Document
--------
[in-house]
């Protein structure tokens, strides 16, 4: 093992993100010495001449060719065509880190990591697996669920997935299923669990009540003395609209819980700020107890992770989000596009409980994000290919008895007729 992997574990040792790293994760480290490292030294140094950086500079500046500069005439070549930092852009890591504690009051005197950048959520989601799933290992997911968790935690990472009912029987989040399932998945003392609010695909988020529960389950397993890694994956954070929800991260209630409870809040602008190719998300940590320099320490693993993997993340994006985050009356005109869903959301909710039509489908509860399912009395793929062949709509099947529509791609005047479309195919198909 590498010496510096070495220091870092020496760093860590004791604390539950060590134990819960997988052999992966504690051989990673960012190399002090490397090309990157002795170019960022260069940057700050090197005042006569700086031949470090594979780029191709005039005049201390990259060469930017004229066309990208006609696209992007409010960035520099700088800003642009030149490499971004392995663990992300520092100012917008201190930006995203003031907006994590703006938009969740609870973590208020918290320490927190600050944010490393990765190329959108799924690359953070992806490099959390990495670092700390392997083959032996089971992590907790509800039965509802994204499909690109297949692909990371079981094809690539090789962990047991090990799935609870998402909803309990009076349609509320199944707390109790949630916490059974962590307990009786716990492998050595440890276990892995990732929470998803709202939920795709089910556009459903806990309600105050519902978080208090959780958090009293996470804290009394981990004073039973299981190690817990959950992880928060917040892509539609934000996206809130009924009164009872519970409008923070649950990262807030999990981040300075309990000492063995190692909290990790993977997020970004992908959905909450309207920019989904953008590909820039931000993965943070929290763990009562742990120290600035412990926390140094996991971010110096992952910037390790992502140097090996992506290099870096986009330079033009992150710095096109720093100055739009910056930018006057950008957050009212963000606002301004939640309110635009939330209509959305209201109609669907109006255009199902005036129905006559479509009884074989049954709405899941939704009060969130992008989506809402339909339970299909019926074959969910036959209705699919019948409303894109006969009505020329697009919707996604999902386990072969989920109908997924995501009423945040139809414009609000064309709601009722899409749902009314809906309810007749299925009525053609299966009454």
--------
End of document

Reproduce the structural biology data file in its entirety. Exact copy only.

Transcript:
[in-house]
């Protein structure tokens, strides 16, 4: 093992993100010495001449060719065509880190990591697996669920997935299923669990009540003395609209819980700020107890992770989000596009409980994000290919008895007729 992997574990040792790293994760480290490292030294140094950086500079500046500069005439070549930092852009890591504690009051005197950048959520989601799933290992997911968790935690990472009912029987989040399932998945003392609010695909988020529960389950397993890694994956954070929800991260209630409870809040602008190719998300940590320099320490693993993997993340994006985050009356005109869903959301909710039509489908509860399912009395793929062949709509099947529509791609005047479309195919198909 590498010496510096070495220091870092020496760093860590004791604390539950060590134990819960997988052999992966504690051989990673960012190399002090490397090309990157002795170019960022260069940057700050090197005042006569700086031949470090594979780029191709005039005049201390990259060469930017004229066309990208006609696209992007409010960035520099700088800003642009030149490499971004392995663990992300520092100012917008201190930006995203003031907006994590703006938009969740609870973590208020918290320490927190600050944010490393990765190329959108799924690359953070992806490099959390990495670092700390392997083959032996089971992590907790509800039965509802994204499909690109297949692909990371079981094809690539090789962990047991090990799935609870998402909803309990009076349609509320199944707390109790949630916490059974962590307990009786716990492998050595440890276990892995990732929470998803709202939920795709089910556009459903806990309600105050519902978080208090959780958090009293996470804290009394981990004073039973299981190690817990959950992880928060917040892509539609934000996206809130009924009164009872519970409008923070649950990262807030999990981040300075309990000492063995190692909290990790993977997020970004992908959905909450309207920019989904953008590909820039931000993965943070929290763990009562742990120290600035412990926390140094996991971010110096992952910037390790992502140097090996992506290099870096986009330079033009992150710095096109720093100055739009910056930018006057950008957050009212963000606002301004939640309110635009939330209509959305209201109609669907109006255009199902005036129905006559479509009884074989049954709405899941939704009060969130992008989506809402339909339970299909019926074959969910036959209705699919019948409303894109006969009505020329697009919707996604999902386990072969989920109908997924995501009423945040139809414009609000064309709601009722899409749902009314809906309810007749299925009525053609299966009454």